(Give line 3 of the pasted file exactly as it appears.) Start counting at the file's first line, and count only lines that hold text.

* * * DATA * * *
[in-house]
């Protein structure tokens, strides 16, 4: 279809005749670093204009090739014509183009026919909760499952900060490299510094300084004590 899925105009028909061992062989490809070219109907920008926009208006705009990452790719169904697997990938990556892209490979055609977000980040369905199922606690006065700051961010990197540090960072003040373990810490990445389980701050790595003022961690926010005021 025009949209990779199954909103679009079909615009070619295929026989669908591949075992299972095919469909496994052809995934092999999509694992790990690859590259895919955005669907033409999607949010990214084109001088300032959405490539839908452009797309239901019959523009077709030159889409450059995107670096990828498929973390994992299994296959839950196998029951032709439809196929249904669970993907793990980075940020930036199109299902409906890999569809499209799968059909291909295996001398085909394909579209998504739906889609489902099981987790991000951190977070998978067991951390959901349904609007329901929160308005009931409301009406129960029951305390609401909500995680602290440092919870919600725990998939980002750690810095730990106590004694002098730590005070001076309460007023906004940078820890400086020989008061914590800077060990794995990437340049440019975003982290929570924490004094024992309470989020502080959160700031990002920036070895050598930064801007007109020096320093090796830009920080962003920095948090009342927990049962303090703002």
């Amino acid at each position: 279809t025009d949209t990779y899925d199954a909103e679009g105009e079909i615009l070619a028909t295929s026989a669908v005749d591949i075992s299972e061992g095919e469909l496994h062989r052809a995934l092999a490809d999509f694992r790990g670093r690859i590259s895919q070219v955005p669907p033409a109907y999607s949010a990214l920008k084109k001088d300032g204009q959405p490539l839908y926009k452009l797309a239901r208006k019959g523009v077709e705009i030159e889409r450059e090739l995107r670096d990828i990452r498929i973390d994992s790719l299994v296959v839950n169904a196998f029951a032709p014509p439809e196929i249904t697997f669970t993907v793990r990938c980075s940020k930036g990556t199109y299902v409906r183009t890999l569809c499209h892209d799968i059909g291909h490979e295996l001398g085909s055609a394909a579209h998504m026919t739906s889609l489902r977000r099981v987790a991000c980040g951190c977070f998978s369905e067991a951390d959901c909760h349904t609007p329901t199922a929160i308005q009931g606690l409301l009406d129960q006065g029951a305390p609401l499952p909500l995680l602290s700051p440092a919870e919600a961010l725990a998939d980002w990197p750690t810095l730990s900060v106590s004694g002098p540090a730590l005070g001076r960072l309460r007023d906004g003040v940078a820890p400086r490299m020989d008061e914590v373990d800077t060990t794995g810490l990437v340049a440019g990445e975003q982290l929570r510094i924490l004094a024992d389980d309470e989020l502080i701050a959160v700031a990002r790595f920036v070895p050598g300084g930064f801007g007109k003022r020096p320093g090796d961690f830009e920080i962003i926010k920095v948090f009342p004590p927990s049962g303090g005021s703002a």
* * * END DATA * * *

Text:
């Amino acid at each position: 279809t025009d949209t990779y899925d199954a909103e679009g105009e079909i615009l070619a028909t295929s026989a669908v005749d591949i075992s299972e061992g095919e469909l496994h062989r052809a995934l092999a490809d999509f694992r790990g670093r690859i590259s895919q070219v955005p669907p033409a109907y999607s949010a990214l920008k084109k001088d300032g204009q959405p490539l839908y926009k452009l797309a239901r208006k019959g523009v077709e705009i030159e889409r450059e090739l995107r670096d990828i990452r498929i973390d994992s790719l299994v296959v839950n169904a196998f029951a032709p014509p439809e196929i249904t697997f669970t993907v793990r990938c980075s940020k930036g990556t199109y299902v409906r183009t890999l569809c499209h892209d799968i059909g291909h490979e295996l001398g085909s055609a394909a579209h998504m026919t739906s889609l489902r977000r099981v987790a991000c980040g951190c977070f998978s369905e067991a951390d959901c909760h349904t609007p329901t199922a929160i308005q009931g606690l409301l009406d129960q006065g029951a305390p609401l499952p909500l995680l602290s700051p440092a919870e919600a961010l725990a998939d980002w990197p750690t810095l730990s900060v106590s004694g002098p540090a730590l005070g001076r960072l309460r007023d906004g003040v940078a820890p400086r490299m020989d008061e914590v373990d800077t060990t794995g810490l990437v340049a440019g990445e975003q982290l929570r510094i924490l004094a024992d389980d309470e989020l502080i701050a959160v700031a990002r790595f920036v070895p050598g300084g930064f801007g007109k003022r020096p320093g090796d961690f830009e920080i962003i926010k920095v948090f009342p004590p927990s049962g303090g005021s703002a």